4 talking points from the Pakistan-Sri Lanka game

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PHOTO: AFP

PHOTO: AFP

Pakistan are so beautifully unpredictable that even we here at The Express Tribune cannot predict them. This is the eulogy we had written when they were seven wickets down; before they came back from the dead. We admit it, we were wrong. We were so gloriously wrong. We thought it fit to not amend them. This is an admission of our mistake.

Why is Azhar Ali in this side?

Everybody needs to be held accountable for this. Chief selector Inzamamul Haq needs to answer why he was picked in the first place, considering Azhar was dropped in the last series of the West Indies and didn’t even play in the Pakistan Cup. He was selected in the side on the basis of which performance?

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Coach Mickey Arthur and skipper Sarfraz Ahmed need to answer why Azhar was picked in the side, despite being painfully incapable of playing the ‘modern cricket’ they have been promising the fans for some time now. It is not that he was the worst batsman in the side, it is that the others, while poor in this tournament, are at least capable of meeting the demands placed on a modern batsman.

Inzamam to blame for unbalanced squad

With only eight specialist batsmen to pick from, there was only so much Sarfraz and Arthur could do. Both Ahmad Shahzad and Azhar Ali are unfit for limited-overs cricket at this level, which means they had six batsmen at their disposal.

Out of them one was Haris Sohail — clearly not trusted by the management — and the untested Fakhar Zaman, who hadn’t even made his debut. This meant the batsmen in the side had little competition to keep them on their toes and the management had precious little replacement for out-of-form batsmen.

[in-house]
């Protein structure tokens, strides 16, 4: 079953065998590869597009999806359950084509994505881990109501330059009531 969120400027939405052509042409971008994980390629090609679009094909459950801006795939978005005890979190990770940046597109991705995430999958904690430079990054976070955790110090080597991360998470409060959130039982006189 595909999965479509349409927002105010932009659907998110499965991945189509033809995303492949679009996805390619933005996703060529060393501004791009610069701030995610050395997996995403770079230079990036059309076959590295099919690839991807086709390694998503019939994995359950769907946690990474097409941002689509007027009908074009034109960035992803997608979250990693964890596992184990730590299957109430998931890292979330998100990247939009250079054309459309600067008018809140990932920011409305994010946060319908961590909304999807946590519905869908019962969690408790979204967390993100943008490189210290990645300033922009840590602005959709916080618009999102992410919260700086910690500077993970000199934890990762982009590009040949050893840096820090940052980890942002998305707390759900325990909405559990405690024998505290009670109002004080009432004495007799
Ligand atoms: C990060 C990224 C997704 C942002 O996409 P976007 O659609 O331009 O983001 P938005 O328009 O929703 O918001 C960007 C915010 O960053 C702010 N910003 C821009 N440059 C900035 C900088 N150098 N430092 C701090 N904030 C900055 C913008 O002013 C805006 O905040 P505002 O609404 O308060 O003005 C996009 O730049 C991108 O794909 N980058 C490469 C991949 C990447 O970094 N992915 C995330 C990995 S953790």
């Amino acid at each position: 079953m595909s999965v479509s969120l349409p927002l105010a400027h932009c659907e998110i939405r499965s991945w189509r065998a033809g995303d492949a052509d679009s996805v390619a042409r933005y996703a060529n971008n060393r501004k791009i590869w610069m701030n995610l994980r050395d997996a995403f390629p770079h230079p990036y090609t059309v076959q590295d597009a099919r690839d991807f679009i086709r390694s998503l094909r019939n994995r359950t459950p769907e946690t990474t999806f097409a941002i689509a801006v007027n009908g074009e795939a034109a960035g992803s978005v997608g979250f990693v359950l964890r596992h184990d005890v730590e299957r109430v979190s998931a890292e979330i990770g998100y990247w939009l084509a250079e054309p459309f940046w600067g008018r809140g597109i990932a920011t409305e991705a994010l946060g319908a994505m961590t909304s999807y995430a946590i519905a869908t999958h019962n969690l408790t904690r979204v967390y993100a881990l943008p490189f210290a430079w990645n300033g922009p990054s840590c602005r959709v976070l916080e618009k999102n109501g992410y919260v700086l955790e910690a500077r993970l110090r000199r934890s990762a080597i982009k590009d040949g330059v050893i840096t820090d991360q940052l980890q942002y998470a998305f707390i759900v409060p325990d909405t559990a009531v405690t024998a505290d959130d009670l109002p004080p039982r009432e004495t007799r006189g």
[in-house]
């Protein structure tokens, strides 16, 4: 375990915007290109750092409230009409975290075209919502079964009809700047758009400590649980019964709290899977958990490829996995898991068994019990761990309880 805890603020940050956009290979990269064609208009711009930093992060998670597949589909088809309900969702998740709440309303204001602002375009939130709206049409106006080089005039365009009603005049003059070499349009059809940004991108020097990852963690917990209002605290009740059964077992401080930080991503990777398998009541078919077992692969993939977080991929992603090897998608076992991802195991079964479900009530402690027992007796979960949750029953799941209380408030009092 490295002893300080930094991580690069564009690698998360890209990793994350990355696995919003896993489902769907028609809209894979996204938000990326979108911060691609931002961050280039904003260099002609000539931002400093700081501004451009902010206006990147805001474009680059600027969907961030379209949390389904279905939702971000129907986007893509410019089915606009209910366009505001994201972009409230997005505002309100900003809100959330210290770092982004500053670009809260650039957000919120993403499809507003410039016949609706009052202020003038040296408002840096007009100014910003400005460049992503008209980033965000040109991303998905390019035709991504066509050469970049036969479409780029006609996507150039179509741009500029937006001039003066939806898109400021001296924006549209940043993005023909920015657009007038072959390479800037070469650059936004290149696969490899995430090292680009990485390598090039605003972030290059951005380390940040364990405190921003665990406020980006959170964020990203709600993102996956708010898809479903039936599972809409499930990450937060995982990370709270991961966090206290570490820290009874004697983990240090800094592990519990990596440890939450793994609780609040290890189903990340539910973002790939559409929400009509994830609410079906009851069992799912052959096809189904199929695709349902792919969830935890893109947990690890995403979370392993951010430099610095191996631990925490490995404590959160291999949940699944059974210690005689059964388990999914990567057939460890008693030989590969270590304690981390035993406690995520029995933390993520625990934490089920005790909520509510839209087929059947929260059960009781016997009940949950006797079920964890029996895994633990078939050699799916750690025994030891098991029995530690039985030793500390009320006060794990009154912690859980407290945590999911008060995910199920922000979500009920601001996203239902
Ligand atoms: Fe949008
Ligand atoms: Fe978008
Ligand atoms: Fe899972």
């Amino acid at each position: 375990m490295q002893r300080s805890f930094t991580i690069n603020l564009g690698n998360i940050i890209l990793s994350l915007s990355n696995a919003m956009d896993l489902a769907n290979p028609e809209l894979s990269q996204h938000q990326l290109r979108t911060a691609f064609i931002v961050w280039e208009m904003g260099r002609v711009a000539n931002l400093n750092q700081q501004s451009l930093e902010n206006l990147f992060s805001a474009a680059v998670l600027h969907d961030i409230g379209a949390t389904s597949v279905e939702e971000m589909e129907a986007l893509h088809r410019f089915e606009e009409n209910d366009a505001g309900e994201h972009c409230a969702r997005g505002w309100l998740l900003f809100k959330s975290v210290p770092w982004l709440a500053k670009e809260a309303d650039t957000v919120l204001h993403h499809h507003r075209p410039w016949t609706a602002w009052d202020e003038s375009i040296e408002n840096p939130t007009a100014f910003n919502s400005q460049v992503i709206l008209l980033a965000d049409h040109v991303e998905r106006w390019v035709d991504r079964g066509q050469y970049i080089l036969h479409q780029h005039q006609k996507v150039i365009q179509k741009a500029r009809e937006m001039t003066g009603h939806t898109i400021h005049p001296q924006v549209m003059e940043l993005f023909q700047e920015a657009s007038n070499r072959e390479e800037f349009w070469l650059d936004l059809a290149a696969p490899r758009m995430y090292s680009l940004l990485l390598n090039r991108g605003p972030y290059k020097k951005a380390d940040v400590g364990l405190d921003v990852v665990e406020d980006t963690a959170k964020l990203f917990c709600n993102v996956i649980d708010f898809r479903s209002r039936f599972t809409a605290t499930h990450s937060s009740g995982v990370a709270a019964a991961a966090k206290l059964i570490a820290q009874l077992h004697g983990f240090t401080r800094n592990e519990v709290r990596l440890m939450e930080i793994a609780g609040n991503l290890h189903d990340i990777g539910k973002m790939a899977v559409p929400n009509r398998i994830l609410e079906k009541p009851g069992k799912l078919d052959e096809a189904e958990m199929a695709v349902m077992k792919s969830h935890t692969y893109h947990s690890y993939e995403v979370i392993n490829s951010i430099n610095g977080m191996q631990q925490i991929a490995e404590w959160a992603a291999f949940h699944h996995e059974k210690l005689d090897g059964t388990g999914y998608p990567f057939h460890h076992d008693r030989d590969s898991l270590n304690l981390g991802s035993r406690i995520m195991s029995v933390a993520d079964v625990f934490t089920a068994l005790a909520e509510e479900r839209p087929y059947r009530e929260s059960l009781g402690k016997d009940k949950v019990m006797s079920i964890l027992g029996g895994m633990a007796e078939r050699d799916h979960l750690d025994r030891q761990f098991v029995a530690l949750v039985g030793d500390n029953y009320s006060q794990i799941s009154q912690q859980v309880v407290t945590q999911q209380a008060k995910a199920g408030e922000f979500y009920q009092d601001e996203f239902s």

The batsmen are not fit for purpose

Babar Azam made 49 in three innings (being dismissed twice), Mohammad Hafeez made 60 in three innings and Shoaib Malik made 42 in three innings (being dismissed twice). These make up the backbone of the Pakistan batting line-up; namely from number three to number five.

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To make matters worse — barring Malik’s run-out against India — all of their dismissals came on balls that didn’t deserve a wicket. To make matters even worse, Babar and Hafeez both had a strike-rate of less than 60.

Sarfraz needs more time

Yes his team selection was poor and often he ends up making the players more nervous when he should be calming them down. But finally some attacking intent is shown in the field.

Bringing on your strike duo in Junaid Khan and Mohammad Amir was an inspired move, and it allowed Pakistan back in the game at a time when Angelo Mathews and Niroshan Dickwella were threatening to run away with it.

The rigid nature of the batting order, and his own insistence to come in at number six, is cause for concern but at least there are steps — no matter how small — being made in the right direction.

He needs to make the hard decisions and drop the deadweight from the side as well, no matter how much he likes them.

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